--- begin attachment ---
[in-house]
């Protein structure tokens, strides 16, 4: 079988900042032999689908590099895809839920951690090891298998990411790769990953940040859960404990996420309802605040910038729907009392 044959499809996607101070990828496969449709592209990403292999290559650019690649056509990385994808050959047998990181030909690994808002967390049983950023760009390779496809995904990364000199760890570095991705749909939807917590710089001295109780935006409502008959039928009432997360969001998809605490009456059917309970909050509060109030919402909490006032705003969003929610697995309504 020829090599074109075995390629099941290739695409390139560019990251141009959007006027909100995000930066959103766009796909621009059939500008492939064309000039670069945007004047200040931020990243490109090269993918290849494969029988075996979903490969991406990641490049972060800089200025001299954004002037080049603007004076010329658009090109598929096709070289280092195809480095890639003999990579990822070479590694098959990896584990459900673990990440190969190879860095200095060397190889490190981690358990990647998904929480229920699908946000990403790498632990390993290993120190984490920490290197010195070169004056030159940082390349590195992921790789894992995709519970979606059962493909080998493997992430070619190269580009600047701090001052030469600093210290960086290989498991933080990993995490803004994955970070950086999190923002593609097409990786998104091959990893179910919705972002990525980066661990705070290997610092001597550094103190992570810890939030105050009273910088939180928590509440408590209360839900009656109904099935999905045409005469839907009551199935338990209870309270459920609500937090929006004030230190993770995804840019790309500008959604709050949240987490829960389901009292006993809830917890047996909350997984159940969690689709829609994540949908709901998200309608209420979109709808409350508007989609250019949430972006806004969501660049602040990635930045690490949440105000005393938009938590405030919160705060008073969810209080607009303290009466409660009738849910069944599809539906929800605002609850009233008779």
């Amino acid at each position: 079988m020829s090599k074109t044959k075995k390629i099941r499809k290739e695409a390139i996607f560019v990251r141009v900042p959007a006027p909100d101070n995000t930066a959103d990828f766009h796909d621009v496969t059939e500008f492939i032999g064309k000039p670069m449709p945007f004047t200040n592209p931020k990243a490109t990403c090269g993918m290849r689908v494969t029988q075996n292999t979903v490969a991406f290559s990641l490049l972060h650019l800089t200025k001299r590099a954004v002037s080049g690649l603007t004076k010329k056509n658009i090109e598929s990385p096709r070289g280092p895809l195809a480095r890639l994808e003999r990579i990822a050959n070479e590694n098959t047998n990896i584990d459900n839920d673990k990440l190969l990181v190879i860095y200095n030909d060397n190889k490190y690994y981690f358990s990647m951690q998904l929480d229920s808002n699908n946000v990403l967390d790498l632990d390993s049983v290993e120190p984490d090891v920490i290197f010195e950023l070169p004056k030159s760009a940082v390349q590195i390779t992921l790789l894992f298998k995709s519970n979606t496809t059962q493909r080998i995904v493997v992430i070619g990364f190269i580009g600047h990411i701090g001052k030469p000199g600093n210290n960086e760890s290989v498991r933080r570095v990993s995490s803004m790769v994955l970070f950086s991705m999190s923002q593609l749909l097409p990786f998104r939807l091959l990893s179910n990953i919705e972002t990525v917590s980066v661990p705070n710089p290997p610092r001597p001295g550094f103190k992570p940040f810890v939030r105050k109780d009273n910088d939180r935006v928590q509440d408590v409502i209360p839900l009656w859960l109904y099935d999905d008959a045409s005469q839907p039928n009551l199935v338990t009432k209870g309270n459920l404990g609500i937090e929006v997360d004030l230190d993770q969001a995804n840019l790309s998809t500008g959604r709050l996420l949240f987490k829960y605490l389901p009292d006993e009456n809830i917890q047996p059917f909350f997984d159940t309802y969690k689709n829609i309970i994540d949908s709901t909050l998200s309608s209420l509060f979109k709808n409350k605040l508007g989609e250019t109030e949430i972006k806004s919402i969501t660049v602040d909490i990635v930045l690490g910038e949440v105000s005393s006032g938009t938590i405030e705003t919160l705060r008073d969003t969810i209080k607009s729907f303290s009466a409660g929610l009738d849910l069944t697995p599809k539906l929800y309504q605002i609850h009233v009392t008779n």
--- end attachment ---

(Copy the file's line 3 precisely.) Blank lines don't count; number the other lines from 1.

């Amino acid at each position: 079988m020829s090599k074109t044959k075995k390629i099941r499809k290739e695409a390139i996607f560019v990251r141009v900042p959007a006027p909100d101070n995000t930066a959103d990828f766009h796909d621009v496969t059939e500008f492939i032999g064309k000039p670069m449709p945007f004047t200040n592209p931020k990243a490109t990403c090269g993918m290849r689908v494969t029988q075996n292999t979903v490969a991406f290559s990641l490049l972060h650019l800089t200025k001299r590099a954004v002037s080049g690649l603007t004076k010329k056509n658009i090109e598929s990385p096709r070289g280092p895809l195809a480095r890639l994808e003999r990579i990822a050959n070479e590694n098959t047998n990896i584990d459900n839920d673990k990440l190969l990181v190879i860095y200095n030909d060397n190889k490190y690994y981690f358990s990647m951690q998904l929480d229920s808002n699908n946000v990403l967390d790498l632990d390993s049983v290993e120190p984490d090891v920490i290197f010195e950023l070169p004056k030159s760009a940082v390349q590195i390779t992921l790789l894992f298998k995709s519970n979606t496809t059962q493909r080998i995904v493997v992430i070619g990364f190269i580009g600047h990411i701090g001052k030469p000199g600093n210290n960086e760890s290989v498991r933080r570095v990993s995490s803004m790769v994955l970070f950086s991705m999190s923002q593609l749909l097409p990786f998104r939807l091959l990893s179910n990953i919705e972002t990525v917590s980066v661990p705070n710089p290997p610092r001597p001295g550094f103190k992570p940040f810890v939030r105050k109780d009273n910088d939180r935006v928590q509440d408590v409502i209360p839900l009656w859960l109904y099935d999905d008959a045409s005469q839907p039928n009551l199935v338990t009432k209870g309270n459920l404990g609500i937090e929006v997360d004030l230190d993770q969001a995804n840019l790309s998809t500008g959604r709050l996420l949240f987490k829960y605490l389901p009292d006993e009456n809830i917890q047996p059917f909350f997984d159940t309802y969690k689709n829609i309970i994540d949908s709901t909050l998200s309608s209420l509060f979109k709808n409350k605040l508007g989609e250019t109030e949430i972006k806004s919402i969501t660049v602040d909490i990635v930045l690490g910038e949440v105000s005393s006032g938009t938590i405030e705003t919160l705060r008073d969003t969810i209080k607009s729907f303290s009466a409660g929610l009738d849910l069944t697995p599809k539906l929800y309504q605002i609850h009233v009392t008779n």